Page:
Heat Pumps: the Future of Home Heating

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It’s so cold that it’s hot.
Hey! So there have been a LOT of developments in the air-source heat pump space. A replacement for Part 2 is now live:

I referenced a lot of old videos in this one. Here they are, in clickity linkity form!
Chest Freezers; What they tell us about designing for X
Old-fashioned rice cookers are extremely clever
Reusable handwarmers that get hot by freezing
I also made passing references to
Forced-air Furnaces: The What, Why, and How
Portable Air Conditioners – Why you shouldn’t like them

If you’d like to learn about Ground Source (Geothermal) heat pumps, you can check out this video https://youtu.be/7zrx-b2sLUs

Technology Connextras (the second channel that stuff goes on sometimes):
Technology Connections on Twitter:
The TC Subreddit

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Technology Connections says:

Hello! Here's a comment with some extra info on efficiency and the metering devices used in heat pumps.
First: my wording on the efficiency drop in the cold was sloppy, and it sounds like I'm suggesting the need for defrosting is the only reason it loses efficiency. It is a reason, but not the biggest one – that's simply that as the outdoor temperature gets colder, it's harder for the refrigerant to absorb heat because the temperature difference between it and the air gets smaller. In fact, in the clip when it was -10°, it wasn't building much frost at all because it was very dry. But that was so cold that the refrigerant could barely capture any energy, which is why its output was tepid. And to be clear, its rating down to 5° doesn't mean it operates at full efficiency at that temperature. That's just the lowest temperature that it can sustain its rated heating output.
Re: metering devices. I still somewhat suspect that the mini-split has a capillary tube and largely because of its cost. It was surprisingly inexpensive (this unit was about $1000, but the smallest units from this same manufacture only cost $750 and are fully capable heat pumps). If you use a thermal expansion valve or similar, you need one for each direction which adds to the system's complexity somewhat. I'd still argue that it hardly does – it is, after all, one or two small components of a large system. But simply reversing the refrigerant flow doesn't work on its own in systems that use these more complex metering devices. They'd need some additional piping and valve work (some such valves were visible in the demo rig) to accommodate two metering devices for each direction of flow.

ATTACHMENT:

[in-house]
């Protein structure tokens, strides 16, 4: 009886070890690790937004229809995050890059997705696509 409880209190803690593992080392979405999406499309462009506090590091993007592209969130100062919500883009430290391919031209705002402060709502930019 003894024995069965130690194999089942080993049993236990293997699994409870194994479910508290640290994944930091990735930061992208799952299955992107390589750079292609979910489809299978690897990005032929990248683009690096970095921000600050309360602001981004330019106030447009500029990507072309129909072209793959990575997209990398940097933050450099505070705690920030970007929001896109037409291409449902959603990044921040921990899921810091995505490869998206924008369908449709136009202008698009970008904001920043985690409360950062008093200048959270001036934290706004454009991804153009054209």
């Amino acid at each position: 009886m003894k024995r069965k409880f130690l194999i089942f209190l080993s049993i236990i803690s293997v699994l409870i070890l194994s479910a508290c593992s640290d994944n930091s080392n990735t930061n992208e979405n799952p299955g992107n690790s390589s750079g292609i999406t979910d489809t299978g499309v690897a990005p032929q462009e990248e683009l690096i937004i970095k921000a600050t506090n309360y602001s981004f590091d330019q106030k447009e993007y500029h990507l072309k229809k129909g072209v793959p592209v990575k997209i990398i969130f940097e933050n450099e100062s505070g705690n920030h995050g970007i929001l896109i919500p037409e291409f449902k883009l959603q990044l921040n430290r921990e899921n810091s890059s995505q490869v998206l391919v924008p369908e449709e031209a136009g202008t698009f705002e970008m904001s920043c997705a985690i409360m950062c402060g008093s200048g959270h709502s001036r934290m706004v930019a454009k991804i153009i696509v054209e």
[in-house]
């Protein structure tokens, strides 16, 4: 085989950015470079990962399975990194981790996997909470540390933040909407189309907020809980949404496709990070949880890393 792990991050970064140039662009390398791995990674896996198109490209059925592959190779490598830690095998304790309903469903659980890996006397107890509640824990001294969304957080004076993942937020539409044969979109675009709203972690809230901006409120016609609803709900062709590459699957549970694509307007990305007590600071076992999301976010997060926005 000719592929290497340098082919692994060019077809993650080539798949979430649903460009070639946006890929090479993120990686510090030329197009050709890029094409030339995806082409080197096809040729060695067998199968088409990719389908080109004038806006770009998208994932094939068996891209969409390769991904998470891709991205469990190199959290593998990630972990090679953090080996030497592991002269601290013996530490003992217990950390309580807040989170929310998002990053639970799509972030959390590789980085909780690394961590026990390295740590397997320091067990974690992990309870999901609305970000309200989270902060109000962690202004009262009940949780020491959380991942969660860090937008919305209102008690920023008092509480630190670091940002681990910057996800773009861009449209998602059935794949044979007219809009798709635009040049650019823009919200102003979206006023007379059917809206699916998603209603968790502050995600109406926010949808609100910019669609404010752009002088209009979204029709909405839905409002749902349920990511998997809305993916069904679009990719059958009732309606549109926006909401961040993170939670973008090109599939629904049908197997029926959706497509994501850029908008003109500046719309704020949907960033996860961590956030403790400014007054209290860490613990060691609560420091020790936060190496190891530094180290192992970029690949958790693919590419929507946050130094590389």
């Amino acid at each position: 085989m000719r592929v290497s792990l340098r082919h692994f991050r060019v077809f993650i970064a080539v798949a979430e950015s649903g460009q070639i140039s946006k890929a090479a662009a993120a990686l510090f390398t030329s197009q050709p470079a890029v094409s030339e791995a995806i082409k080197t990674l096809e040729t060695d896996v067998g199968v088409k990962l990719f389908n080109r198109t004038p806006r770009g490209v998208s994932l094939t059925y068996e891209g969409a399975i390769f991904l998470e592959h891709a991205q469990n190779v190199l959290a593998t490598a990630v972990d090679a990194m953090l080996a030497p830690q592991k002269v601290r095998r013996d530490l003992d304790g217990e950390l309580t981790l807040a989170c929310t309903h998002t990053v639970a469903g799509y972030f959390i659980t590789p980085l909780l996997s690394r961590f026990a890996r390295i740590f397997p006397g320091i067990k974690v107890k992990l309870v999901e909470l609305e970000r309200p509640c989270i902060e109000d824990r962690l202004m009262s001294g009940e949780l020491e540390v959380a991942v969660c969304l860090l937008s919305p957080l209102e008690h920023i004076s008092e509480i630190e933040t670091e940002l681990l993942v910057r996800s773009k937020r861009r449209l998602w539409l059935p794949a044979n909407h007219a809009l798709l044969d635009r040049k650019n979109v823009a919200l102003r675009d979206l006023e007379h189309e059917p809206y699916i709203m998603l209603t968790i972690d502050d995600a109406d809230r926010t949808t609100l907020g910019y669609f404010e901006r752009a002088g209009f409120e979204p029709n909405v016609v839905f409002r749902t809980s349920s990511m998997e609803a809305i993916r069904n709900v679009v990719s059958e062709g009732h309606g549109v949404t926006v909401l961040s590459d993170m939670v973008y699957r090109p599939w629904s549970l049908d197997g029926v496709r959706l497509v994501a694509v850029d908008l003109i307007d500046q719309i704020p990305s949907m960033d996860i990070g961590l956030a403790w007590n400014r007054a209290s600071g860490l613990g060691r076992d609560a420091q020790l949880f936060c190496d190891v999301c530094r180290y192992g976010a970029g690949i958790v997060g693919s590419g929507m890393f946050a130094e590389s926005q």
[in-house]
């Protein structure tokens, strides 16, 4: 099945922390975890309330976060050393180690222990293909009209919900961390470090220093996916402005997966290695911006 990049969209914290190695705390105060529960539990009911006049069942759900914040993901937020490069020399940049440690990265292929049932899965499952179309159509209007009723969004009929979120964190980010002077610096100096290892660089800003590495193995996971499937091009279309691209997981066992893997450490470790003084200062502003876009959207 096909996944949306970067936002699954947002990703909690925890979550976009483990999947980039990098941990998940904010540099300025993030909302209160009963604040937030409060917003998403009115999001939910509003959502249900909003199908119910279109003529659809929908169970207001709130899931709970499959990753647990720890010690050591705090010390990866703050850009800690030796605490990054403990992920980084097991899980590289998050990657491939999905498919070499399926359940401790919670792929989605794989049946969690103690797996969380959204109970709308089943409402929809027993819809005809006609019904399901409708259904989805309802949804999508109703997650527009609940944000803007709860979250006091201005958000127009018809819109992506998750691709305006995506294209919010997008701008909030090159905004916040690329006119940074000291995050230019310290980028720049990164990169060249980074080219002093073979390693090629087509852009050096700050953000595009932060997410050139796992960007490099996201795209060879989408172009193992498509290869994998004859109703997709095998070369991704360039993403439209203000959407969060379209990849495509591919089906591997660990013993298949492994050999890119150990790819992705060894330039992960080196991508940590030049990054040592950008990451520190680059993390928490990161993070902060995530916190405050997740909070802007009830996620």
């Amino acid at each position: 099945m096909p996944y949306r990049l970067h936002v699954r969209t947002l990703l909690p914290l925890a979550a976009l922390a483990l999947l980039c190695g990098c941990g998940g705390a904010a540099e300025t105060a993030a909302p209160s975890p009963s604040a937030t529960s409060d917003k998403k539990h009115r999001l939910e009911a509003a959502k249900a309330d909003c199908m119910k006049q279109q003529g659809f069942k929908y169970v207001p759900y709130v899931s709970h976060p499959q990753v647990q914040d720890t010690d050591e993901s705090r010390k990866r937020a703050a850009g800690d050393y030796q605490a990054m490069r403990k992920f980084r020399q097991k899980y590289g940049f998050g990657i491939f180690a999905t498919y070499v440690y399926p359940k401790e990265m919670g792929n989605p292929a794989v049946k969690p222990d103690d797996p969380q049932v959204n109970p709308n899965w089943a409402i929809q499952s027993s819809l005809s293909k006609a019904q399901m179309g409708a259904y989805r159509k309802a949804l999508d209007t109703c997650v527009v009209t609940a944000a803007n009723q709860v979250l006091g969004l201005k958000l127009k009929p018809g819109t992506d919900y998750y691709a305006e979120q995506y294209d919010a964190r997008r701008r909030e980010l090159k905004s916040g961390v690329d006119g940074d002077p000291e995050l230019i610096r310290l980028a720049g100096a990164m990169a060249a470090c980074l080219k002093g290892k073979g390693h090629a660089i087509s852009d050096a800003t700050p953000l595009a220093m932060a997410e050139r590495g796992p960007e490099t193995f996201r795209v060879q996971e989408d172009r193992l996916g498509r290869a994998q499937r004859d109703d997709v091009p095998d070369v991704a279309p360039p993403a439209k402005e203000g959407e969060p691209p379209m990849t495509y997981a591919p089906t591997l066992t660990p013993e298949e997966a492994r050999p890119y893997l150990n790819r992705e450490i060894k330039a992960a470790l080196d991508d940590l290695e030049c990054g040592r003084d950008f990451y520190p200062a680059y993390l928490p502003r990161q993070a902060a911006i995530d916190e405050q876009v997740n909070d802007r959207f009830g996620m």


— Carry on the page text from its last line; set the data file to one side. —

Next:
AmericanPewDiePie says:

How do you get one of these installed? Are you supposed to mod your current AC? Seems difficult.

Rusland Slava says:

I'm 9 minutes in and thinking… " I'll punch myself in the eye if he says heat pump one more time "

calorion says:

Okay, wait, how can you get more than 100% of the energy out of natural gas? How does that not violate Conservation of Energy?

TheRealTeal says:

For once I can tell my mom, "Why YES, I DO want to air condition the whole neighborhood!"

Piereligio Di Sante says:

Many people, including me before today, have conditioners with heat functionality without even know that that's a heat pump, and the efficiency benefit of that way of heating. I heard about them but never got into detail in what they are, so I was totally unaware that I had one already. Damn, next winter I'll use these a lot more. Thanks for the informative videos about this. Trust me, here in Italy they would be great to be used (since now gas price has sky rocketed and we barely ever go below 0 celsius), but nobody use their ACs to heat their homes. It's needed a informative campaign, guess I'll do further calculations and some video about it, because this is important. I'm also amazed by the fact that in winter, you're making ambient temperature sliiiiiiiiiiiightly colder and not hotter how we always do with every other activity we basically do as humans